eBay Wins in Court – Happy Day San Jose, Sorry Tiffany & Co.

EBAY Wins a Case!

Wow, eBay Wins in court, must be a happy day in San Jose!  Today, eBay won a critical ruling in the case of Tiffany & Co. vs eBay Inc. The Court ruled eBay was not responsible for the sale of fake Tiffany on the site.

I tend to agree, eBay is thousands of sellers and each seller is responsible for the items they offer. While eBay should do more to prevent the fraudulent sale of counterfeit goods and knock offs, it can not be ultimately responsible.  The real responsibility falls upon the seller who offered the merchandise on the site should bear the legal responsibility for same.

Congrats - eBay!

NEW YORK (Reuters) - EBay Inc scored a major legal victory on Monday, when a federal judge ruled that Tiffany & Co failed to prove the online auctioneer was responsible for the sale of fake on its website.

The ruling in the 2004 lawsuit brought by Tiffany in U.S. District Court in New York could play a key role in deciding the ground rules for doing business over the Web and further refines trademark and copyright protections in cyberspace.

Tiffany alleged that turned a blind eye to the sale of fake Tiffany silver jewelry on its site. EBay said the high-end jeweler chose not to participate in eBay programs that help brand owners prevent fraud.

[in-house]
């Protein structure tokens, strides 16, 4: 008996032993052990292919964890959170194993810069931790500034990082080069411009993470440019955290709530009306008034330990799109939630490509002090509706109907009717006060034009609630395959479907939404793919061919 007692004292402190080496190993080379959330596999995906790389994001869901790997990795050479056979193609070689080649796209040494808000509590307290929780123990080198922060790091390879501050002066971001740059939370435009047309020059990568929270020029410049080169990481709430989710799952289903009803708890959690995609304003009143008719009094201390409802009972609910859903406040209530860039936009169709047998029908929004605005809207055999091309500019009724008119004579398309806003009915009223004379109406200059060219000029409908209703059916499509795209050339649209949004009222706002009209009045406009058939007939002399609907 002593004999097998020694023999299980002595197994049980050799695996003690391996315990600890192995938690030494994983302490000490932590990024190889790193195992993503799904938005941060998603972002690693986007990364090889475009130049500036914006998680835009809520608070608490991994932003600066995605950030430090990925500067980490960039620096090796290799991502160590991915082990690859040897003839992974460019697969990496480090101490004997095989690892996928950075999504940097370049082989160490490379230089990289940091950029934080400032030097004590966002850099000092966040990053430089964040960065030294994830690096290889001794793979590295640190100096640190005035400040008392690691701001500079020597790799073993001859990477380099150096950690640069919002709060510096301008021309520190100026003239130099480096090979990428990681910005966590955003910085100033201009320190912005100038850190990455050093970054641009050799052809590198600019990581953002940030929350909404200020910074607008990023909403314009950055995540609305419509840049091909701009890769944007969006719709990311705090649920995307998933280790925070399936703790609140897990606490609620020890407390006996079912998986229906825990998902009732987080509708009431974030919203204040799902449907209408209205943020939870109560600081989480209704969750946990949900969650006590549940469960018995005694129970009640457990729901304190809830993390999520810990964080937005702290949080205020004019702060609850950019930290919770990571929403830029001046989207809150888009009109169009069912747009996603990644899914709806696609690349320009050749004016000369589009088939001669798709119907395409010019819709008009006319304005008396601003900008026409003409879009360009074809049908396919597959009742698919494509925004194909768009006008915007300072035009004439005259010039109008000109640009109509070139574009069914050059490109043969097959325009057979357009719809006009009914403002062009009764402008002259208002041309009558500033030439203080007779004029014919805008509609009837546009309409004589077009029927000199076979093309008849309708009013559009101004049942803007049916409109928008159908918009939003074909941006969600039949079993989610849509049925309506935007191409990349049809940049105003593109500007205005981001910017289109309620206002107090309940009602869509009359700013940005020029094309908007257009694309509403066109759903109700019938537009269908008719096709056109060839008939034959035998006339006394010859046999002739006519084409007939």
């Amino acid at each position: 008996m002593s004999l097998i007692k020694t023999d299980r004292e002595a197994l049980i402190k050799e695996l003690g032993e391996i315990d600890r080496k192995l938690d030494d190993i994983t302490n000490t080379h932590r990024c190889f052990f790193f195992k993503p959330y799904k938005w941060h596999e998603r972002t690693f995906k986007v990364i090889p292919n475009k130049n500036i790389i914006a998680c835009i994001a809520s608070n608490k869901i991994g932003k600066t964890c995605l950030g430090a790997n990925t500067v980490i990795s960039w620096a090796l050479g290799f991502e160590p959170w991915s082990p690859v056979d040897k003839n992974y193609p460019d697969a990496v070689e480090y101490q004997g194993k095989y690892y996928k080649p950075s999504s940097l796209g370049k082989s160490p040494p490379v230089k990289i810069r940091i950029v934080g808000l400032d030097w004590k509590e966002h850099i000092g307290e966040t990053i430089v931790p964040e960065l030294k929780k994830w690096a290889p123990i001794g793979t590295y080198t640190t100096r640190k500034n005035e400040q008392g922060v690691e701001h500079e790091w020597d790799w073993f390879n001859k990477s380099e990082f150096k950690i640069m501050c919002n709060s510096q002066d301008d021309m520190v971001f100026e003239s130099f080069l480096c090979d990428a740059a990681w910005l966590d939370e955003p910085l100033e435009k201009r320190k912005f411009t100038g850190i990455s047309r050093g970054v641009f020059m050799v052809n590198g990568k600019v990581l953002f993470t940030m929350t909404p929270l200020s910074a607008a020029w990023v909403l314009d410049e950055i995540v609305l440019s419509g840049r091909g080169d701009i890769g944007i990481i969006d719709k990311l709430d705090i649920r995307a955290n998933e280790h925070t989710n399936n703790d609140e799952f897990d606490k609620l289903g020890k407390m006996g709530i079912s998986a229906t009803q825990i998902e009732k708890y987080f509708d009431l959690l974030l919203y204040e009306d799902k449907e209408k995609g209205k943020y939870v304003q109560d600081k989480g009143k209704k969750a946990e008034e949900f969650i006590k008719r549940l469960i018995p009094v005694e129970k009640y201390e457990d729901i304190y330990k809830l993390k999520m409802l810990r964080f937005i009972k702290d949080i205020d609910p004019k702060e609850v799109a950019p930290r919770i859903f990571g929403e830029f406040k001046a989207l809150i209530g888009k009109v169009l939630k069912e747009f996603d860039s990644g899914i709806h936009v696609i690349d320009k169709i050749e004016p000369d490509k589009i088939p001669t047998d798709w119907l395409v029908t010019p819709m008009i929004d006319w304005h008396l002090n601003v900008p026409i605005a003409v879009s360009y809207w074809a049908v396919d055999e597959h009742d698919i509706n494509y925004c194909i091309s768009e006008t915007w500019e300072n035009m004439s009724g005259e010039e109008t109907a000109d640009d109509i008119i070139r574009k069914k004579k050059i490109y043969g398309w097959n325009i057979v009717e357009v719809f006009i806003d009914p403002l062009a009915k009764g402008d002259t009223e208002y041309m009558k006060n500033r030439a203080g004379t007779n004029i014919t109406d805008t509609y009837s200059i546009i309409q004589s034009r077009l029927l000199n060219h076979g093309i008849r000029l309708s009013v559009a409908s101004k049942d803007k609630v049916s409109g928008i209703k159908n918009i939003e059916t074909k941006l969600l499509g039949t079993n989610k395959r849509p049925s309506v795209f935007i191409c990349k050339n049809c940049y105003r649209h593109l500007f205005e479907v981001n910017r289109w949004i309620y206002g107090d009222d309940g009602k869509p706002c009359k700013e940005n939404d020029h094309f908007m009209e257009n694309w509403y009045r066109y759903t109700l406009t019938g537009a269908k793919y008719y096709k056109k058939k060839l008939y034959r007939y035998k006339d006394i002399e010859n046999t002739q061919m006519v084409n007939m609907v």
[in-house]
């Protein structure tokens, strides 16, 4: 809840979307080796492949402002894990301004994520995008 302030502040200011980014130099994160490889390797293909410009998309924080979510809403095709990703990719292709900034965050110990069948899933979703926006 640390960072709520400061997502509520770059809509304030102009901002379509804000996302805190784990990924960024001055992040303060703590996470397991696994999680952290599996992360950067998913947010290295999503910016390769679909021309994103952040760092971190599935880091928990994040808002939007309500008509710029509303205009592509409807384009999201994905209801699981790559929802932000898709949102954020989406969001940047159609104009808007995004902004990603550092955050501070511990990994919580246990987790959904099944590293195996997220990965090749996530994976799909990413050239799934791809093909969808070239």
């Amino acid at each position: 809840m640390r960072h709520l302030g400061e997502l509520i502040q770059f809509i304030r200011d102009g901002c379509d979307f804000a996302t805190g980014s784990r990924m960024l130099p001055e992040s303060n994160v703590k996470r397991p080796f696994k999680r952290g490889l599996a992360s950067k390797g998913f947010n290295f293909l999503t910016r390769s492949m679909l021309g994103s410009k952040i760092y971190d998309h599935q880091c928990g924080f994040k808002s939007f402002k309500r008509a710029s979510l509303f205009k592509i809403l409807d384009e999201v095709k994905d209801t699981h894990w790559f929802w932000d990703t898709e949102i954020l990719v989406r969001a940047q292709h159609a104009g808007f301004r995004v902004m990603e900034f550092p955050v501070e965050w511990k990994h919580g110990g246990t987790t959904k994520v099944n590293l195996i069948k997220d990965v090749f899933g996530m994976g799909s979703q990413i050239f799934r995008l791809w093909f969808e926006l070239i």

"The Court concludes that Tiffany has failed to meet its burden in proving its claims," wrote U.S. District Judge Richard Sullivan in his opinion.

"Given Tiffany's choice to sue eBay, rather than individual sellers, and this Court's conclusion that eBay does not continue to supply its services to those whom it knows or has reason to know are infringing Tiffany's trademarks, Tiffany's claims against eBay must fail," wrote the court.

Ebay, which has been trying to increase trust between buyers and sellers in its main auction business, has increased spending on technology and people to stem the sale of fake goods on its site.

San Jose, California-based eBay says it takes down more than 90 percent of fraudulent goods on its site within four hours of their posting.

Shares of eBay were down 2.2 percent to $27.39 on Nasdaq.

(Reporting by Alexandria Sage and Martha Graybow; editing by John Wallace/Jeffrey Benkoe)

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